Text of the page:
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The Question We Should Ask About Wisconsin Teacher Unions

Under Governor Scott Walker’s Act 10, passed in 2010, unions in Wisconsin must be recertified every year. They do this by conducting a vote of the workers and at least 50% must vote in the affirmative for the union to receive recertification. Before Walker, Wisconsin was one of many states that required union membership for employees to work. They didn’t have a choice. If they wanted to work in an industry with a union, they had to join the union. Walker eliminated that law with Act 10 (known as a right-to-work law).

Requiring workers to join a union may seem ridiculous at first, but it solves a very difficult problem: free riding. Without such a law, many workers would choose not to join a union, but would still benefit from its representation. The union would negotiate for everyone, but not everyone would pay dues. This incentives workers to forego membership and reap the benefits. But as more and more people rationally choose to free ride, the union becomes weaker and weaker. Eventually it has no power and the workers all lose. That’s why big business is such a big proponent of right-to-work laws. They destroy unions.

So it’s not surprising to find out that in the aftermath of Act 10, teachers unions are falling apart in Wisconsin:

Today, teachers in Kenosha, Wis., voted to decertify their union, the Kenosha Education Association, by a margin of nearly two to one. Only 37 percent of the teachers opted to retain the union in an election made possible by the labor reforms enacted under Gov. Scott Walker (R). The result goes to show that when workers have a choice on whether to join a union instead of being forced into one by law, they often choose to vote down the union.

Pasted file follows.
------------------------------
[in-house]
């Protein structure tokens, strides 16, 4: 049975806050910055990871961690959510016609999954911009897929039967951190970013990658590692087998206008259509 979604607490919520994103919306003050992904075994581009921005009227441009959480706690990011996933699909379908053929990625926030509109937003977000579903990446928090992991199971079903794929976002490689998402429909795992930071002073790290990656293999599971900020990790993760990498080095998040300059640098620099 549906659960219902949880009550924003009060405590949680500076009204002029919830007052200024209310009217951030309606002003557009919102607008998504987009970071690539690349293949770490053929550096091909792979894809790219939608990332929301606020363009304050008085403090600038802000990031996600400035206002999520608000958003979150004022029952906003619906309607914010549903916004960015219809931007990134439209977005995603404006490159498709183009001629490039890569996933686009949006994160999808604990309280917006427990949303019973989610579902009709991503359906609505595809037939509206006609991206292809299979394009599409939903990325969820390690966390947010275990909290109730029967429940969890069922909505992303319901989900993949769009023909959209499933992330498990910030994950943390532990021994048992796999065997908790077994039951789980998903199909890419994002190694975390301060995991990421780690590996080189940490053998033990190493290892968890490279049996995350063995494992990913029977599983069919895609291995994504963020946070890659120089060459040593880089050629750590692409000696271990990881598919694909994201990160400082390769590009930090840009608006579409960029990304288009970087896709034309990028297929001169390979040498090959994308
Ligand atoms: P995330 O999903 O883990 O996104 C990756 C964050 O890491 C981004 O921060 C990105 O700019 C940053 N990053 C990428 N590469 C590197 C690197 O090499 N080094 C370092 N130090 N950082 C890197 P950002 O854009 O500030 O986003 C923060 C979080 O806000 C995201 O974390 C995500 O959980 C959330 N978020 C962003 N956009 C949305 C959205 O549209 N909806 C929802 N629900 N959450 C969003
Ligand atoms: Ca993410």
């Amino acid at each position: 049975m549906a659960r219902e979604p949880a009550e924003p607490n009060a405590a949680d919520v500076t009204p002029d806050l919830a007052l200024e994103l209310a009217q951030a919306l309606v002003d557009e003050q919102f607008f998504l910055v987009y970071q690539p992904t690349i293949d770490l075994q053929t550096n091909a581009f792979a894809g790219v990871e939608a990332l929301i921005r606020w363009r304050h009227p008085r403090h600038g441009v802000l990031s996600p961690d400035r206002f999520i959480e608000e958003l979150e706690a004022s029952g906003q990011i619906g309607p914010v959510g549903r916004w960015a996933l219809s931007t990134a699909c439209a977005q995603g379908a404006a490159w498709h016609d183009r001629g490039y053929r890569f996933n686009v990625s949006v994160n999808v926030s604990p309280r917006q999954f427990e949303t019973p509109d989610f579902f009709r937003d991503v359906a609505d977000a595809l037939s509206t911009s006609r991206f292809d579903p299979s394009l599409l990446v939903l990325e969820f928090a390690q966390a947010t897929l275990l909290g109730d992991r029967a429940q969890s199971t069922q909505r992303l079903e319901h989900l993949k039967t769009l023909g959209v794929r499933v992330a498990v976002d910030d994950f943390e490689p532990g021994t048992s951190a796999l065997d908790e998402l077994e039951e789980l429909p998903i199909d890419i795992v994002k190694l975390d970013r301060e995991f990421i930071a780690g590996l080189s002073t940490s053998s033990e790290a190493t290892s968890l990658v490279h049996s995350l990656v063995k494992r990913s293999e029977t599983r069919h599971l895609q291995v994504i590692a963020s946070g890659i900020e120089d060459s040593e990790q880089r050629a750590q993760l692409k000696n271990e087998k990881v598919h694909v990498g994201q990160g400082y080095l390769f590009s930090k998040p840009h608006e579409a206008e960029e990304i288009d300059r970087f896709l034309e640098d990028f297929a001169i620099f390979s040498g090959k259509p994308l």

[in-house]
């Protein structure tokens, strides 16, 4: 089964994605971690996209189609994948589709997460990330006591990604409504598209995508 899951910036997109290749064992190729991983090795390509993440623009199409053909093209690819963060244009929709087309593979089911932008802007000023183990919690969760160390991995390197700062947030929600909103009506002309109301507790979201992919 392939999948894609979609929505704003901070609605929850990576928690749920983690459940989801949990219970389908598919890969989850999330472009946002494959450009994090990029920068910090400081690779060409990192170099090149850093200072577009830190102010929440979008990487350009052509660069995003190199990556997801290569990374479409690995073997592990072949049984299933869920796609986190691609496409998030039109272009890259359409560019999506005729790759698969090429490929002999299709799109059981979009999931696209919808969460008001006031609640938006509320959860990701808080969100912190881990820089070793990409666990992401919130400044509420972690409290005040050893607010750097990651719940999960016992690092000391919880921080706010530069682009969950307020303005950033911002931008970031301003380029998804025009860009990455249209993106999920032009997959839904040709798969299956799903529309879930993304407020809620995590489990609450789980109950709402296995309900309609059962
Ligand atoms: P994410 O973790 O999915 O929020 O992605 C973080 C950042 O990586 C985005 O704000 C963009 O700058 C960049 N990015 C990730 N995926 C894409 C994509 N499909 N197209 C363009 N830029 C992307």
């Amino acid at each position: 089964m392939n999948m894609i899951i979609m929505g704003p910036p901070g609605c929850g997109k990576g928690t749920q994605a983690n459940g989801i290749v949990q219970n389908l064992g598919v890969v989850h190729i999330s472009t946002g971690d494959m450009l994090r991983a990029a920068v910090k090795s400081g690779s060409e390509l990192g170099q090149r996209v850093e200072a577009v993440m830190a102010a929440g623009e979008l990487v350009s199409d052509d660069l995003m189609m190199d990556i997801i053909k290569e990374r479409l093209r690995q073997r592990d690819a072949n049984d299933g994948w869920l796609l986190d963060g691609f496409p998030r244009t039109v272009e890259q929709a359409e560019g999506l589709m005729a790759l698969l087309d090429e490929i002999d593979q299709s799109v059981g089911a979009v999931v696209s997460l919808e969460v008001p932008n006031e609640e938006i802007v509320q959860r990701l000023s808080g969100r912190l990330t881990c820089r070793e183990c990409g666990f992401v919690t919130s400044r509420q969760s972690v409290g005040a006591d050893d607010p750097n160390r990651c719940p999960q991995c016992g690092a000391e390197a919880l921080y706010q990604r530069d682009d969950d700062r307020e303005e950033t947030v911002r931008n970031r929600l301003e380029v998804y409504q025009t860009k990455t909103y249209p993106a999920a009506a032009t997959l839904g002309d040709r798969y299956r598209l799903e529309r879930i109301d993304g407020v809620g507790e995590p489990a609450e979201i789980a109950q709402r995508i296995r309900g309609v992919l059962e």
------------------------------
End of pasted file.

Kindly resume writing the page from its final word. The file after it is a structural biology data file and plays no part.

That’s from the Competitive Enterprise Institute (CEI), a conservative organization focused on limited government, but it misses the most important question: did workers vote to decertify because they didn’t want a union or because they wanted to free ride off others? It’s not a surprise at all that unions are falling part. That was guaranteed to happen. The question is whether it’s because of free riding or not. Town Hall’s Mary Katherine Ham runs through a bunch of stories celebrating the fall of Wisconsin unions, but none poses this important question either.

I’m more sympathetic to the right-to-work argument than most liberals I know. I cringe at the idea that in order to be a teacher in many states, you must join the union. But I also understand that such rules solve the practical problem of free riding. The evidence is pretty solid that right-to-work laws weaken unions, but if workers would rather that be the case, then I certainly respect their freedom to choose that. But if most workers value unions and are not joining just so that they can free ride, then laws requiring union membership make a lot of sense. That’s what we need to figure out in Wisconsin, but no one is asking the right question.

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